A new Productivity Commission report finds the proportion of parents at home with children who aren't working because of childcare costs is rising.
Childcare fee increases continue to outpace the cost of living, with poorer families spending a higher proportion of their pay compared with those better off, new government data shows.
And the proportion of people not working because child care is too expensive or they can't find a spot continues to creep up each year.
A Productivity Commission report released on Friday show the median weekly cost of full-time care was $480 in 2018, or $400 for family day care.
This was up 2.8 per cent from the previous year - outstripping the overall inflation level for Australia which came in at 1.8 per cent in this week's data.
The most expensive fees, before subsidies, were in the ACT where five days of care cost parents $560 a child. The cheapest was Queensland, at $417 a week.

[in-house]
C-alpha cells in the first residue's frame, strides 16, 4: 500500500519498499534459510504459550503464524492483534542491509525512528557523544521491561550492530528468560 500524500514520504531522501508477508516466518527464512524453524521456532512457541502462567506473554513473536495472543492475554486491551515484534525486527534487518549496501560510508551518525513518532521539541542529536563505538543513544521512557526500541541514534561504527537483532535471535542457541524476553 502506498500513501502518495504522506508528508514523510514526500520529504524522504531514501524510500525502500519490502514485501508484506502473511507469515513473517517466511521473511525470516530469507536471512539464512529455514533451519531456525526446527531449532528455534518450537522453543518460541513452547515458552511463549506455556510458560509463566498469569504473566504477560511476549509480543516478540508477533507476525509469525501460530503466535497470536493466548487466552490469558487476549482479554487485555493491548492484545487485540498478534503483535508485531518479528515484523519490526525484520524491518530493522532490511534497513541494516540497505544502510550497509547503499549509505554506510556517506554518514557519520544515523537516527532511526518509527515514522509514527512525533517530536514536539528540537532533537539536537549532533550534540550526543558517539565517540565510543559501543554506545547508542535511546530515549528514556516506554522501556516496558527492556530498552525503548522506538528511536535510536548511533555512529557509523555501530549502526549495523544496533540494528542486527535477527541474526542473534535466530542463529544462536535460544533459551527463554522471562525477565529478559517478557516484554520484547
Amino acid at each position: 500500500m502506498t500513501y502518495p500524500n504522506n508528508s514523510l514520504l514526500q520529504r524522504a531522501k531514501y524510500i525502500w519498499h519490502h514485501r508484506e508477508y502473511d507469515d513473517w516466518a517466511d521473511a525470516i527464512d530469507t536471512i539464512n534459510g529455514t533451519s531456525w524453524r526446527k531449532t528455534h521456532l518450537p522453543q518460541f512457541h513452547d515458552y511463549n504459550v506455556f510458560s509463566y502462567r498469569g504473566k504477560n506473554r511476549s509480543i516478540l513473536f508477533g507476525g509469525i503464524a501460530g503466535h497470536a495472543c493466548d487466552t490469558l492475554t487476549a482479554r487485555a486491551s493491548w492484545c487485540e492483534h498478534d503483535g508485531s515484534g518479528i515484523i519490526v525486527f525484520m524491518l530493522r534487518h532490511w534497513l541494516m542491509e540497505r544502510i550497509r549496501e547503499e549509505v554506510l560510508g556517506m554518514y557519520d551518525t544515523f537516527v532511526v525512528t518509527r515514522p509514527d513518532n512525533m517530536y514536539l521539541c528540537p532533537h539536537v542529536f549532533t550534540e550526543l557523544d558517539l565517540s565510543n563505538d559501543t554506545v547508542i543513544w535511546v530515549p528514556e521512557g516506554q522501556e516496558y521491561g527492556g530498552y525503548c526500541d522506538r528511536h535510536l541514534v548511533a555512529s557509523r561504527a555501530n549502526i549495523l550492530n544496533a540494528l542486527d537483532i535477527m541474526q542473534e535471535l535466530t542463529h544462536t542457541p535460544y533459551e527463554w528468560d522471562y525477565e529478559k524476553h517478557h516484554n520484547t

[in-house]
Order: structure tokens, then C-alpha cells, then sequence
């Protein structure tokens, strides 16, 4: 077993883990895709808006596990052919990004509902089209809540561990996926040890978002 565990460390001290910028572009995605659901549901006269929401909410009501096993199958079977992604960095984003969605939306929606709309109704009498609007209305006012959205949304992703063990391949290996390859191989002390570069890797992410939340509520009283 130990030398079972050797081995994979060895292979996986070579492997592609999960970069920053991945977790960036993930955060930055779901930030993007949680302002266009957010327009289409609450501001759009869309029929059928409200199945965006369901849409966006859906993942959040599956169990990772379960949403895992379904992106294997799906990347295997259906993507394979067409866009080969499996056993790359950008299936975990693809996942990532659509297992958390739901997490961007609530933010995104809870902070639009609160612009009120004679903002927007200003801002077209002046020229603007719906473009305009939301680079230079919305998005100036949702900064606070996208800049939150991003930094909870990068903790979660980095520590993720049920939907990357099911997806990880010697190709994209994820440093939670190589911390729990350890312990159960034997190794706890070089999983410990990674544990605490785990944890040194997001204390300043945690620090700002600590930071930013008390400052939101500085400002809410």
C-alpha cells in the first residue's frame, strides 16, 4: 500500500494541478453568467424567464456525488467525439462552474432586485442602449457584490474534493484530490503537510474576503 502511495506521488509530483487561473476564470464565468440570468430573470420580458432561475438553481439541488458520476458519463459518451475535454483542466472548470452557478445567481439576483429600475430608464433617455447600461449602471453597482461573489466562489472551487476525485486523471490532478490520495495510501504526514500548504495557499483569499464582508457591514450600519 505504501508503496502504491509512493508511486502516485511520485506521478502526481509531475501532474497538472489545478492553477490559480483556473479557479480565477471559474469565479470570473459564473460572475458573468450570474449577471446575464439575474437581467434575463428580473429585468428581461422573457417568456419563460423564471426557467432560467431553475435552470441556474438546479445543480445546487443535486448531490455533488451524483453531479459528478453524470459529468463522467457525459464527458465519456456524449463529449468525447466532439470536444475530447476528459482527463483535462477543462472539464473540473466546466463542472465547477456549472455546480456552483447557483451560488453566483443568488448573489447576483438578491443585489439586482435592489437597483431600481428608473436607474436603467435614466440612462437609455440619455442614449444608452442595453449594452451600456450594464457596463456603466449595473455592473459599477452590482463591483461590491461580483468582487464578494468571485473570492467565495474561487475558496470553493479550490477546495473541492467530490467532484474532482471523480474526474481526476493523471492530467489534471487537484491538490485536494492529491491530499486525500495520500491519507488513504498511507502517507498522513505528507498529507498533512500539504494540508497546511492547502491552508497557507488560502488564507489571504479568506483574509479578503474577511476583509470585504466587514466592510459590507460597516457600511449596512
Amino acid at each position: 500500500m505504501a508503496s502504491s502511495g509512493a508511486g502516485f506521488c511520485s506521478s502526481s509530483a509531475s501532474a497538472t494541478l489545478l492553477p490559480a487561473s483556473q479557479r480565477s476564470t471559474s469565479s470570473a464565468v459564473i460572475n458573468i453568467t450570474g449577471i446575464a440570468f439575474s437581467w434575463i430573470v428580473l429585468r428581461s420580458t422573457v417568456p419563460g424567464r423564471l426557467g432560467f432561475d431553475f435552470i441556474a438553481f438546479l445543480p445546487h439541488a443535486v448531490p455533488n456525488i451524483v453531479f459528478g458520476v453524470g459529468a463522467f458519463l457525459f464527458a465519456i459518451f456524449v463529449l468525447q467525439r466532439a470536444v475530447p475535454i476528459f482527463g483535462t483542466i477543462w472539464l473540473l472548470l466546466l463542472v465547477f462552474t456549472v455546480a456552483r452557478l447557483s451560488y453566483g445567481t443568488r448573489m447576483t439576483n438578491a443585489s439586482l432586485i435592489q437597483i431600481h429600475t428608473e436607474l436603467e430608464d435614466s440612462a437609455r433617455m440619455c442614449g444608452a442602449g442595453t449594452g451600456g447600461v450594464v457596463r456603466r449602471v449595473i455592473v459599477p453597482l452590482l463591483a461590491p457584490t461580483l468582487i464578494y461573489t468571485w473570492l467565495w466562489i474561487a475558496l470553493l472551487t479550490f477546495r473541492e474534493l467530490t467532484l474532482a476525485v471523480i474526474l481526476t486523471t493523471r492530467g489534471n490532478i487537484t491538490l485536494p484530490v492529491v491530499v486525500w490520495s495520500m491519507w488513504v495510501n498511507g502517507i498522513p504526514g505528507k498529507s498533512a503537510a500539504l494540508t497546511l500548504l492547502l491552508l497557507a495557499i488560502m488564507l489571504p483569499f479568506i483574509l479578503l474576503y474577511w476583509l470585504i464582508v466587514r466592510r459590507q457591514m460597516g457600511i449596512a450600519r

All up, governments poured $9.2 billion into early childhood education and care, mostly in federal government subsidies for fees.
The Productivity Commission said these subsidies had a greater impact for lower income families but these families still spent the highest proportion of their disposable income on childcare fees, nearly $1 in every $12 earned.
The data reported on Friday relates to the financial year before the new system of childcare subsidies began last July.
Almost one in six parents with kids under school age said they wanted more child care hours each week.
A third of these - 147,000 families - said they wanted the extra care for work-related reasons.
And 37 per cent of parents who weren't working because they were looking after children said it was because they couldn't find care, mostly due to price.
This proportion has been growing over the past three years, after falling significantly in 2015.
COST OF CHILDCARE IN 2018
* Queensland $417 a week
* Tasmania $429
* NT $450
* South Australia $458
* Western Australia $475
* NSW $490
* Victoria $490
* ACT $560